So many folks think of curry, or gravy when thinking of eating Indian food. But, the fact is that we rarely make a meal without a sabzi on the side. These are vegetables cooked with a variety of spices that are stir-fried and then left to cook through in their own steam. Okra, Cauliflower and Potatoes, and eggplant are examples of sabzi. You can make a sabzi out of just about any vegetable. My dadi once showed us how to make it from watermelon rind. These dishes are eaten on the side of our meals, stuffed into bread when leftover, and sometimes rolled into roti sandwiches as a quick lunch the next day. Below, I've tested a favorite sabzi made from white cabbage, called bandh gobi. It was tricky converting it to the pressure cooker, because these dishes should be a bit dry. But, with limited added water and realizing that your vegetables also release moisture in the cooking process, you'll have a delicious dish in no time. It only took me about twelve tries to get it right! Now, you've got my perfected recipe. Let me know what you think.
Desi Corner: Gobi is the word used to refer to several vegetables in the cauliflower family in Hindi. Cauliflower is often referred as just gobi, but when a differentiation has to be made as to what kind, it's usually called phool (flower) gobi. Cabbage, meanwhile, is called bandh (closed-referring the closed leaves) or patta (leafy) gobi. Then, there is also kohlrabi, or gatt or ganth (knot) gobi. Again, all generally gobi, but so different in terms of how they look and how you would cook them up. (Source: mom!)
My Instant Pot recipes are from my upcoming cookbook, The Indian Instant Pot. If you try them, please post a photo on social media with the hashtag #indianinstantpot and tag me @indianasapplepie (Facebook/Instagram) and @indianapplepie (Twitter). For every share and tag you'll be entered in my weekly drawing for a copy of my first book, The Indian Slow Cooker.
Pressure Cooker Size: 3 quart or larger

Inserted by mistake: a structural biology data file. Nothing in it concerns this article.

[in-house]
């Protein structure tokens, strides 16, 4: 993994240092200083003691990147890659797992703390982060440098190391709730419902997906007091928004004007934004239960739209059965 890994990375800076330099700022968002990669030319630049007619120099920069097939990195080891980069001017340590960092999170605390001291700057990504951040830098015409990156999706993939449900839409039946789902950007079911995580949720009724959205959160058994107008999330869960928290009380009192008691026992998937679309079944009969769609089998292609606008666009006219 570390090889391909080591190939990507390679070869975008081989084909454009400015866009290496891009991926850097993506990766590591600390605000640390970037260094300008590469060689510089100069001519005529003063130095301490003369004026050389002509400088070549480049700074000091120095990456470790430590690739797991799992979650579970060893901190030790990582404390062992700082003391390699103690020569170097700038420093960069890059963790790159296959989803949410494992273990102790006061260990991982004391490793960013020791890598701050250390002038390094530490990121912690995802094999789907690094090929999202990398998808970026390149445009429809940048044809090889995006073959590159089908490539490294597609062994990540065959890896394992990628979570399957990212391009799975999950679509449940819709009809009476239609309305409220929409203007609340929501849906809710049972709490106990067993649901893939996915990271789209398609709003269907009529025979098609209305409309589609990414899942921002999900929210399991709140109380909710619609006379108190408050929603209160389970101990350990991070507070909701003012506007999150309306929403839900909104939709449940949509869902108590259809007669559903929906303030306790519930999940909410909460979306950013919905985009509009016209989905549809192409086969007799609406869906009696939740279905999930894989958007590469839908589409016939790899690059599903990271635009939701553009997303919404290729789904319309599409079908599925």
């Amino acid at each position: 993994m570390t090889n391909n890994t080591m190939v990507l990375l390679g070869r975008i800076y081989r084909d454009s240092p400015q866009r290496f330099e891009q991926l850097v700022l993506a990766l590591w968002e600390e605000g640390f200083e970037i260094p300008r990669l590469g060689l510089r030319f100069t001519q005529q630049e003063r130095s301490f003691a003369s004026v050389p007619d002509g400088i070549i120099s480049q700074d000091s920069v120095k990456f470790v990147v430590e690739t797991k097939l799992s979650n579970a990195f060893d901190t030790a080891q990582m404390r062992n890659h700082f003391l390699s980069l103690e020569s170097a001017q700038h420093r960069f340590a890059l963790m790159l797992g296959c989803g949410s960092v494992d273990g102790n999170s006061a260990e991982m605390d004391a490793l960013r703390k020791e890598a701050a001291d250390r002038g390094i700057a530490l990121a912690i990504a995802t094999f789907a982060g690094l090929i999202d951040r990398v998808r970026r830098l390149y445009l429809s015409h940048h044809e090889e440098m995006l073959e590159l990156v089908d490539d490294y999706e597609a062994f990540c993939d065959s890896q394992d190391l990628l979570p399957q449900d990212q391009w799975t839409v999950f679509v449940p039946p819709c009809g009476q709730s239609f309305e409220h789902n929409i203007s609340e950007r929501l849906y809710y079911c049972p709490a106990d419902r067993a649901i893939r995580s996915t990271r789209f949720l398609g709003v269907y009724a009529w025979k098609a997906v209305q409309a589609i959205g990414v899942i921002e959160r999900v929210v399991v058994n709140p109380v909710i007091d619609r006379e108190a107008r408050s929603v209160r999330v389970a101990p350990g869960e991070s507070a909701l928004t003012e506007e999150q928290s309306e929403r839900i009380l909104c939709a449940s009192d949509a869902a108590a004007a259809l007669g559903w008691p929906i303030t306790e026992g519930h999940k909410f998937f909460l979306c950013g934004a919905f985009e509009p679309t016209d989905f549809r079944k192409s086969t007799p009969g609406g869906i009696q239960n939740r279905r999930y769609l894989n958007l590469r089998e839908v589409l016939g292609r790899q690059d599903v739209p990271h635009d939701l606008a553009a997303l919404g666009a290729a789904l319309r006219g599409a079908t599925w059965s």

Warm Up: 9 minutes
Cook: 3 minutes
Cool Down: Manual release
TOTAL: 12 minutes plus manual release time
Makes: 4 cups
2 teaspoons oil or ghee
1 pinch hing (asafoetida) (optional)
2 teaspoons cumin seeds
½ teaspoon turmeric powder
1 small red onion, thinly sliced
1 (1-inch) piece ginger, minced
3 cloves of garlic, minced
½ - 3 Thai or serrano chiles, stems removed and minced
1 small potato (russet or yellow), peeled and roughly chopped
¼ cup frozen peas, slightly defrosted
1 teaspoon garam masala
1 teaspoon ground coriander
½ teaspoon ground black pepper
½ teaspoon red chile powder or cayenne pepper
2 teaspoons salt
5 cups white cabbage, finely shredded
¼ cup water
1. Place the inner cooking pot in your Instant Pot. Select the SAUTE setting and adjust to MORE. When the indicator flashes HOT, add oil. Once hot, add hing and cumin. Stir well and cook 40 seconds until the seeds are reddish brown. Because the oil pools to the sides, push the spices into the oil along the border of the inner pot so they can cook fully.
2. Add turmeric. Cook 30 seconds.
3. Add onion. Stir and cook 1 minute.
4. Add ginger, garlic, and fresh chiles. Stir and cook 1 minute.
5. Add potato. Stir and cook 2 minutes. Press CANCEL.
6. Add peas, garam masala, coriander, black pepper, red chile, salt, cabbage, and water in that order. Stir, gently scraping off anything stuck to the bottom of the pot.
7. Lock the lid into place. Make sure the pressure release valve is set to the sealing position (upwards). Press the PRESSURE COOK button until the panel indicates LOW pressure, set the cooking time to LESS, and adjust the time to pressure cook for 3 minutes.
8. Once the cooking is complete, manually release the pressure. Stir contents until the cabbage is coated with spices evenly. Eat with Indian bread like roti or naan or serve with rice.
Here is a video taking you through the process. It's a little longer than most, but it will show you how to switch your functions from Sautee to Pressure Cook. Enjoy! And, remember to subscribe to my YouTube Channel for more instructional videos.
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